Stanford increases access to medical and trauma supplies across campus

Stanford has installed medical and trauma kits at 35 locations throughout campus to allow bystanders to help people with traumatic injuries in the critical minutes before emergency responders arrive.

The Stanford University Department of Public Safety has established a new campus program that will allow bystanders who are not necessarily medically trained to treat people with traumatic injuries in the minutes before emergency responders arrive on the scene.

These red plastic cases containing emergency medical kits have been installed in dozens of locations across campus. (Image credit: L.A. Cicero)

Under the program, Stanford has installed Public Access Medical + Trauma Stations - wall-mounted red plastic cases- in 35 locations across campus, including the History Corner (Building 200) on Lasuen Mall, Tresidder Memorial Union on Lagunita Drive, Arrillaga Family Dining Commons on the corner of Escondido Road and Arguello Way, and the Graduate Community Center on Escondido Road.

Fifteen more Public Access Medical + Trauma Stations will be installed in the coming weeks.

Each station houses four trauma kits containing a variety of supplies, including tourniquets, bleeding control gauze, compression bandages, chest seals and Mylar blankets, as well as face shields for administering cardiopulmonary resuscitation.

Good Samaritans

The kits will allow bystanders to play an active role in responding to emergencies that result from accidents, medical emergencies and acts of violence. Since death from severe bleeding can occur in a handful of minutes, a bystander’s actions can save a life.

The trauma kits are accessible to students, faculty, staff and visitors - any bystander willing to step into the role of Good Samaritan and help treat someone before the ambulance arrives, said Vincent Bergado, support services manager for Stanford’s Department of Public Safety.

In California, anyone providing aid as a Good Samaritan - meaning people who are not doctors or first responders - bears no liability for patient outcomes. The law states: "No person who in good faith, and not for compensation, renders emergency medical or nonmedical care at the scene of an emergency shall be liable for any civil damages resulting from any act or omission."



Anyone who has witnessed a medical emergency can retrieve a kit, open the app, follow the instructions and use the medical supplies in the kit to treat a patient.

Vincent Bergado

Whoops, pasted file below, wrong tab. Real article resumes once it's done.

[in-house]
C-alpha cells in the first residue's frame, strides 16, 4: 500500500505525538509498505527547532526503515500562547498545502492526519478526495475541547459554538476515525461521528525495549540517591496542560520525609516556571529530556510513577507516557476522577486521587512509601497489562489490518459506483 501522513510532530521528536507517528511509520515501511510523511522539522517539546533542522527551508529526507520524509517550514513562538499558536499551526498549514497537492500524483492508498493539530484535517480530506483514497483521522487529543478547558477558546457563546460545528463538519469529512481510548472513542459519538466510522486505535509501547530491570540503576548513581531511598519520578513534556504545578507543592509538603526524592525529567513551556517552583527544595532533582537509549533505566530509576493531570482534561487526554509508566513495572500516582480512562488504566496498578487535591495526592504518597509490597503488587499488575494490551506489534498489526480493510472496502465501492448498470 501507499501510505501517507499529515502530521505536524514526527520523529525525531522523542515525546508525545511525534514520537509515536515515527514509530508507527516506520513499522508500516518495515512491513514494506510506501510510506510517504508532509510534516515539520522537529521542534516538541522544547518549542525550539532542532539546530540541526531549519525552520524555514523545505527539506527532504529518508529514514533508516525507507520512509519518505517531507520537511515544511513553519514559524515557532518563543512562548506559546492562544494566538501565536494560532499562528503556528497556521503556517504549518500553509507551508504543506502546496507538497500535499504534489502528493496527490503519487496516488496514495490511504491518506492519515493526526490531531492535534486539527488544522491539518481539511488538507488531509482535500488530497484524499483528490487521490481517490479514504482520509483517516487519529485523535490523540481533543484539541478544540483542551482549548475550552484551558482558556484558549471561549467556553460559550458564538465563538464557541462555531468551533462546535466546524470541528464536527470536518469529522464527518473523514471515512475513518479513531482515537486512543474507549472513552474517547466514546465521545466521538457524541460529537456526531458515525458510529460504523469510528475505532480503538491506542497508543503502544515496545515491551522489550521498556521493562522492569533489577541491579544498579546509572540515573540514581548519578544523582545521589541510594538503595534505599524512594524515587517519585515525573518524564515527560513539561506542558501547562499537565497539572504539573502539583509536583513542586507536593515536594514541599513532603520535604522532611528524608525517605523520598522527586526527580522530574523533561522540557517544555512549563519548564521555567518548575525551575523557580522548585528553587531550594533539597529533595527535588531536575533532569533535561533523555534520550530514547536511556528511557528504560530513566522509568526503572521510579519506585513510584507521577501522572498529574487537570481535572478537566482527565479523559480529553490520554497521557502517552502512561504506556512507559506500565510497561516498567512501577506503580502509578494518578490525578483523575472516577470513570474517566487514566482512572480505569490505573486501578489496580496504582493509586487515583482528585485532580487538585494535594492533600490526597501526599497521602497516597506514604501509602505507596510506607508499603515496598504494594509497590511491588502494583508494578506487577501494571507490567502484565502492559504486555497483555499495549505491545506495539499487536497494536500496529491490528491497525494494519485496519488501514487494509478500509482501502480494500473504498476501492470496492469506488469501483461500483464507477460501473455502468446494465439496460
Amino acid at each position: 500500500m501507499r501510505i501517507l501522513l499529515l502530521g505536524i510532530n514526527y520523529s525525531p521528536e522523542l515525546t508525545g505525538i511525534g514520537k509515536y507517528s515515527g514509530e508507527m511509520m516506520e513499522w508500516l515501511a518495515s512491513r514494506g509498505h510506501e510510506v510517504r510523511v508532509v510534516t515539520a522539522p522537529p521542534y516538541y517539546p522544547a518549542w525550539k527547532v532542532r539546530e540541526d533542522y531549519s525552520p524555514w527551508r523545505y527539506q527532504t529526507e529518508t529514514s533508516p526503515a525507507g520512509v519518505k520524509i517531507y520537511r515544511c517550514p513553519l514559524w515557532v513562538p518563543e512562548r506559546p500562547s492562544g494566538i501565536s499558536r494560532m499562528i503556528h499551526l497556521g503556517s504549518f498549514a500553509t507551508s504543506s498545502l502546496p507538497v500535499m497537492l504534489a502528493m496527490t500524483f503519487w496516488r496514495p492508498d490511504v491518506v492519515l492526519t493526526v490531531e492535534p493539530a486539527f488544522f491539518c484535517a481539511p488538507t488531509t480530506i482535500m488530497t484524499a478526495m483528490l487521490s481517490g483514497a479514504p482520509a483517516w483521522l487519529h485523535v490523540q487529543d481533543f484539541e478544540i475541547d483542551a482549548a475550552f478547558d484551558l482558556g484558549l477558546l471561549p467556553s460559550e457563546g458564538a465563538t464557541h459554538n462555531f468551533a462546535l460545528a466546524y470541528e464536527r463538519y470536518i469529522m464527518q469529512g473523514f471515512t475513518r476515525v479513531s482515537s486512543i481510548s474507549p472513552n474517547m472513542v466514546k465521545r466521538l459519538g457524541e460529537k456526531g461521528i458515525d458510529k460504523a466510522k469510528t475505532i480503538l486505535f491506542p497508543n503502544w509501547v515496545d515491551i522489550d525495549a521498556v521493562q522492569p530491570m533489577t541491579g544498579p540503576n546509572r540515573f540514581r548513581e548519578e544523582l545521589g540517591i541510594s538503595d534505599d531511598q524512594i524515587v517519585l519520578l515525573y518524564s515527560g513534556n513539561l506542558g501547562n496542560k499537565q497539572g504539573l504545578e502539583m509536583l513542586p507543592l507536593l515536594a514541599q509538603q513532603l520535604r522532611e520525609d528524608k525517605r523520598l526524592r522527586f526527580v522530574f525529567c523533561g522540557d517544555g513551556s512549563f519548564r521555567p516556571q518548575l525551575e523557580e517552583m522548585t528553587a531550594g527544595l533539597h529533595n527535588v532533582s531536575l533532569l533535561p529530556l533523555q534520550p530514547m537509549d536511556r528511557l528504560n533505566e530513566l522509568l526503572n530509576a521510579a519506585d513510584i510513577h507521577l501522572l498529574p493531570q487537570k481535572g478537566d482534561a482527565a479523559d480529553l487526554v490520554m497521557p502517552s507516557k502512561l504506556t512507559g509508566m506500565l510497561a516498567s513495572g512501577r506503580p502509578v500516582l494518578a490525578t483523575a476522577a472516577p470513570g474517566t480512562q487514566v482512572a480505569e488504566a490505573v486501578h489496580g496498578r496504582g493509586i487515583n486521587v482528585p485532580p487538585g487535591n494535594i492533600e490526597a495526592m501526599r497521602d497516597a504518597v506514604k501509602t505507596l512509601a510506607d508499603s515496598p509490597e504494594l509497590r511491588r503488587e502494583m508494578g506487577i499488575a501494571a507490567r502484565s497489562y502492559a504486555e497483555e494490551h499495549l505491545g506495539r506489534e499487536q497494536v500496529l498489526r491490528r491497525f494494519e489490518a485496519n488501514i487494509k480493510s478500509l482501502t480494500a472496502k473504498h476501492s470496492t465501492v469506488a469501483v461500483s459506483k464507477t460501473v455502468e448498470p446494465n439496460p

Stanford Department of Public Safety



"The defining feature of these trauma kits is that they pair with the Mobilize Rescue App , which shows untrained bystanders how to provide potential lifesaving aid," Bergado said. "Anyone who has witnessed a medical emergency can retrieve a kit, open the app, follow the instructions and use the medical supplies in the kit to treat a patient."

The initiative is the latest addition to the programs and resources developed to recognize, prevent and respond to active threats and violence on campus, including the Active Threat Video , which describes the "Run, Hide, Fight" model developed by the U.S. Department of Homeland Security.

With the Department of Public Safety and Palo Alto Fire Station 6 both located on Serra Street on the east side of campus, Stanford’s response times to emergency calls is above average, Bergado said.

"However, in a large-scale emergency, first responders may be delayed, due to impediments and environmental factors beyond their control," he said.

Supporting resources

The Department of Public Safety has created a video introducing the new program and a searchable map showing the locations of the new Public Access Rescue Stations. The video and the map are available on the "Resources" page on its website.

Laura Wilson, director of public safety at Stanford, said the kits offer another way for members of the Stanford community to engage in the university’s collective safety efforts.

"My hope is the kits are never used, but I am thankful to the many community partners who have been willing to join in this effort by installing the public trauma kits in their buildings,” Wilson said.

The supplies in the kits are labeled and organized - color-coded and numbered - to match the instructions on the app. The app’s diagnostic prompts are comprised mostly of "yes" or "no" questions and the instructions are written in layperson’s terms.

The app is available for free via Google Play and the App Store, or by scanning the QR code listed on the Public Access Medical + Trauma Stations. Using the licensing code "SUprepare," anyone who studies, works, lives or visits on campus can download the app. A brief registration to link an email account for each user will ensure that users have the most current medical guidance available.


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